Herr Generalfeldmarschall Erich von Manstein in Russian with German and Romanian troops, 1942.
(photo credit: Kirsche/Associated Press courtesy of the New York Times.
Posted by Charles McCain on http://charlesmccain.com/blog/
Von Manstein shouted: “So we meet at last!”
‘…mother naked’ Field Marshal von Manstein shook hands for the first time with Field Marshal Rommel.
While waiting to meet with the Fuhrer on July 13th, 1943, von Manstein suggested to his ADC, Alexander Stahlberg, that they take a swim in one of the many beautiful lakes close by FHQ in East Prussia. Neither had their swim trunks. However, no one was around so into the lake they went stark naked and had a most enjoyable swim.
When they begin to swim back toward the ladder of the small footbridge they had used to enter the lake, young Stahlberg spotted a half a dozen men on the footbridge. Von Manstein asked if any of them were women and Stahlberg said he did not think so.
When they got to the base of the ladder Stahlberg got a better look (von Manstein was virtually blind without his glasses) and said, “I believe, sir, that it is Field Marshal Rommel.”
“You’re right. my dear fellow, this is Field Marshal Rommel!”
“Then there was a big hello from below and above, and Manstein shouted, ‘so we meet at last!’ It was true: Manstein and Rommel had never met until that moment…
Rommel spoke again from above: ‘Well gentlemen, why don’t you come up?’ And Manstein called back: ‘Yes, why not?’ And so, mother naked, we climbed the rungs until we were standing before the well-dressed officers.”
From: Bounded Duty: the Memoirs of A German Officer 1932–1945 by Alexander Stahlberg
I highly recommend this book. It is out of print and hard to find but is the only first- hand account we have of von Manstein in the last years of the war from November 1942 until the end. Stahlberg, a strong anti-Nazi from a family of anti-Nazis, many of whom were executed by the Nazis, was in a position to know everything and see everything. He was from an aristocratic Prussian family with roots going back centuries in East Prussia. He was related to everyone.
He is a sympathetic figure and his anti-Nazi credentials are impeccable. When he made contact with the British on Manstein’s behalf and began to tell their intelligence officers who he was and how many members of his family had been killed by the Nazis, one of the British intelligence officers stopped his recitation by politely saying, “we know who you are.” And they invited him to breakfast.
Stahlberg had great admiration for von Manstein and waited to publish his own memoirs until after von Manstein died in 1973. In spite of his admiration and respect for von Manstein, Stahlberg saw him as a tragic hero and deeply flawed man. While less known in the US and the UK than other German commanders, von Manstein was unquestionably Germany’s best field commander in World War Two and the best field commander of any country during the war.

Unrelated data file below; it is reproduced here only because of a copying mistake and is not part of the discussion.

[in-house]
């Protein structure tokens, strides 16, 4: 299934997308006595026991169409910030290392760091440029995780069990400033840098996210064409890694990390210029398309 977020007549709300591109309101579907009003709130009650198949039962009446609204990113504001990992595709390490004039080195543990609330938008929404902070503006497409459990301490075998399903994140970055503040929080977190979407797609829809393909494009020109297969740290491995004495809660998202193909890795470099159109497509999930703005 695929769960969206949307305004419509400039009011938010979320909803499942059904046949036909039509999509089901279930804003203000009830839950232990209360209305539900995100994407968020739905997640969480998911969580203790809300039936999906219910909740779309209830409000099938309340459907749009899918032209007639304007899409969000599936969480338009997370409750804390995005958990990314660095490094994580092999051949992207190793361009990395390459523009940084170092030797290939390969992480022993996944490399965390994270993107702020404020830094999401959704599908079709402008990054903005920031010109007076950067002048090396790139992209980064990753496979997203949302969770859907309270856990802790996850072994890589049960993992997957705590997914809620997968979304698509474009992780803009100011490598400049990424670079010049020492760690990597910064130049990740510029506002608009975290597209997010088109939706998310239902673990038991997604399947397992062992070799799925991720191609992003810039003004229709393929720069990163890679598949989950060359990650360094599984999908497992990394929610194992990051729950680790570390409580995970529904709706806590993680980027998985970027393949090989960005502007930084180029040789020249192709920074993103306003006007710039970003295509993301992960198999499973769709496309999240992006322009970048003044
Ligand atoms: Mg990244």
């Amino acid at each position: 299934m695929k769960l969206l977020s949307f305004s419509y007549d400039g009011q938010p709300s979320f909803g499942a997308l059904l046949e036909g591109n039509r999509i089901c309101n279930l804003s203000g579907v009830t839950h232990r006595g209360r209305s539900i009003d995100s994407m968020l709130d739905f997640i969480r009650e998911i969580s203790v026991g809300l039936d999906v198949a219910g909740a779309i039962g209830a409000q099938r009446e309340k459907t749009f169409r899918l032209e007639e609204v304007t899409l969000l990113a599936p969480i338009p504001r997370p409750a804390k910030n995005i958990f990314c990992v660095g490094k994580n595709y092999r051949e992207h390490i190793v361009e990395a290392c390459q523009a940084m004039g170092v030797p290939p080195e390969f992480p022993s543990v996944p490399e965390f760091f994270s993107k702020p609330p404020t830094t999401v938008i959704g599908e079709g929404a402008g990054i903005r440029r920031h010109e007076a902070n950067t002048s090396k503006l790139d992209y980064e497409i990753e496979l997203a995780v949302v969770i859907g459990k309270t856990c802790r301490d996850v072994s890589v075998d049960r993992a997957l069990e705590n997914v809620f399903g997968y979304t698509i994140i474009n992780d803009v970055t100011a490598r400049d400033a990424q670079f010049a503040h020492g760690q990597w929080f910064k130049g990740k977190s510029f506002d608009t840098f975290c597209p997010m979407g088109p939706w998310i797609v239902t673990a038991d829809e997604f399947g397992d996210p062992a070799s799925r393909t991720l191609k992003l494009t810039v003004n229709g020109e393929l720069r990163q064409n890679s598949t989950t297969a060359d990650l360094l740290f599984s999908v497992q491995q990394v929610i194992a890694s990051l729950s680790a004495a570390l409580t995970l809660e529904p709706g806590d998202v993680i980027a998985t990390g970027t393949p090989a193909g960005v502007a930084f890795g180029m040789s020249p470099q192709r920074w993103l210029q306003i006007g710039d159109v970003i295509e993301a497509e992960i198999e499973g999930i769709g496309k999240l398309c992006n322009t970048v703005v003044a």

Unlike most historical figures, von Manstein was recognized in his own time as Germany’s greatest Field Marshal. It was thought by key anti-Hitler plotters in the German Army, that only von Manstein had the prestige to lead an army revolt against the Nazi Party. Except for the thoroughly Nazified Field Marshals such as Model, all the others would have followed his orders.
At the time of his brief meeting with the Fuhrer mentioned in the beginning of the post, Field Marshal Kluge was also present. Later in the evening, after their usual meeting with Hitler where he refused their advice, the three Field Marshals retired to their common quarters and sat up over several bottles of red wine. Stahlberg was present as he always was at every meeting or social gathering at von Manstein’s insistence.
In front of Rommel, Kluge said to von Manstein, “Manstein, the end will be bad, and I repeat what I told you earlier: I am prepared to serve under you.” With that, Kluge retired. Over a few more glasses of wine, Rommel also told Manstein that the war would end in a total catastrophe and further should the Allies land in Europe, the entire German state and military would quickly reach a point where it would collapse like a house of cards.
Then Rommel stood to take his leave and von Manstein stood to shake his hand. Said Rommel, “I, too, am prepared to serve under you.”
Yet von Manstein who alone among the German Field Marshal’s had the opportunity to be one of the great men of the 20th Century could not bring himself to assassinate of Hitler (which he easily could have done on the several occasions Hitler visited his forward HQ). Nor, could he envision himself as leading the German Army against the Nazi Party and any military formations which would have remained loyal to the Party.
“What tragedy governed his life!” Stahlberg wrote of von Manstein in his memoirs. Von Manstein was a great general. But he could have been a great man. That he chose not to is a classic form of Greek tragedy.
Source: author’s research and Bounded Duty: the Memoirs of A German Officer 1932–1945 by Alexander Stahlberg